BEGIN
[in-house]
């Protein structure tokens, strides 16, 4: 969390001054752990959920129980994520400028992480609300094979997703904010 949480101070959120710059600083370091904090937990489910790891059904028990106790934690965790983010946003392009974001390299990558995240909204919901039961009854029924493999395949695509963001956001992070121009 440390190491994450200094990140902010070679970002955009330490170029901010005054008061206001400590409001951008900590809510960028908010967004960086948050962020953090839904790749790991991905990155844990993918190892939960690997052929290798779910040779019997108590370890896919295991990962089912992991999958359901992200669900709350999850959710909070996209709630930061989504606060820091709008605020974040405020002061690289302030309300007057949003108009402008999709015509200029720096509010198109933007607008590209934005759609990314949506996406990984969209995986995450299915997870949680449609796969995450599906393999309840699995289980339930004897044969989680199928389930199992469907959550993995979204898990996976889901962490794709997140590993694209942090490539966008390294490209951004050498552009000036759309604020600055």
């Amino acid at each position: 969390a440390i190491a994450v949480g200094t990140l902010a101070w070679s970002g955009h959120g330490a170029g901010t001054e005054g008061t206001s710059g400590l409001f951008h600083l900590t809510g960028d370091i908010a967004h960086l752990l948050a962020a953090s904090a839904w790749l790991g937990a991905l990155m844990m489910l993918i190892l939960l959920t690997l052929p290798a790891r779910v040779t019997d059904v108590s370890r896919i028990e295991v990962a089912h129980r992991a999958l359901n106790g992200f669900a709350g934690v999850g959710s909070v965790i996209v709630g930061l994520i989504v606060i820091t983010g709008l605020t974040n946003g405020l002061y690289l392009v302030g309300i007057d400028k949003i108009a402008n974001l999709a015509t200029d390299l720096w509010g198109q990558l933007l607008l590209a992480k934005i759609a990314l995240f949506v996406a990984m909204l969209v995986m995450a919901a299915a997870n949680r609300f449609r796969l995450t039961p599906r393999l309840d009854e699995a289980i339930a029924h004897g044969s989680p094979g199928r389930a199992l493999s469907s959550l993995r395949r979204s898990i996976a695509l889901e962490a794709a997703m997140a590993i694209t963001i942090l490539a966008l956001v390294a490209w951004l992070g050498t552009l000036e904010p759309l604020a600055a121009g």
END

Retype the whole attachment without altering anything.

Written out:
[in-house]
């Protein structure tokens, strides 16, 4: 969390001054752990959920129980994520400028992480609300094979997703904010 949480101070959120710059600083370091904090937990489910790891059904028990106790934690965790983010946003392009974001390299990558995240909204919901039961009854029924493999395949695509963001956001992070121009 440390190491994450200094990140902010070679970002955009330490170029901010005054008061206001400590409001951008900590809510960028908010967004960086948050962020953090839904790749790991991905990155844990993918190892939960690997052929290798779910040779019997108590370890896919295991990962089912992991999958359901992200669900709350999850959710909070996209709630930061989504606060820091709008605020974040405020002061690289302030309300007057949003108009402008999709015509200029720096509010198109933007607008590209934005759609990314949506996406990984969209995986995450299915997870949680449609796969995450599906393999309840699995289980339930004897044969989680199928389930199992469907959550993995979204898990996976889901962490794709997140590993694209942090490539966008390294490209951004050498552009000036759309604020600055």
């Amino acid at each position: 969390a440390i190491a994450v949480g200094t990140l902010a101070w070679s970002g955009h959120g330490a170029g901010t001054e005054g008061t206001s710059g400590l409001f951008h600083l900590t809510g960028d370091i908010a967004h960086l752990l948050a962020a953090s904090a839904w790749l790991g937990a991905l990155m844990m489910l993918i190892l939960l959920t690997l052929p290798a790891r779910v040779t019997d059904v108590s370890r896919i028990e295991v990962a089912h129980r992991a999958l359901n106790g992200f669900a709350g934690v999850g959710s909070v965790i996209v709630g930061l994520i989504v606060i820091t983010g709008l605020t974040n946003g405020l002061y690289l392009v302030g309300i007057d400028k949003i108009a402008n974001l999709a015509t200029d390299l720096w509010g198109q990558l933007l607008l590209a992480k934005i759609a990314l995240f949506v996406a990984m909204l969209v995986m995450a919901a299915a997870n949680r609300f449609r796969l995450t039961p599906r393999l309840d009854e699995a289980i339930a029924h004897g044969s989680p094979g199928r389930a199992l493999s469907s959550l993995r395949r979204s898990i996976a695509l889901e962490a794709a997703m997140a590993i694209t963001i942090l490539a966008l956001v390294a490209w951004l992070g050498t552009l000036e904010p759309l604020a600055a121009g």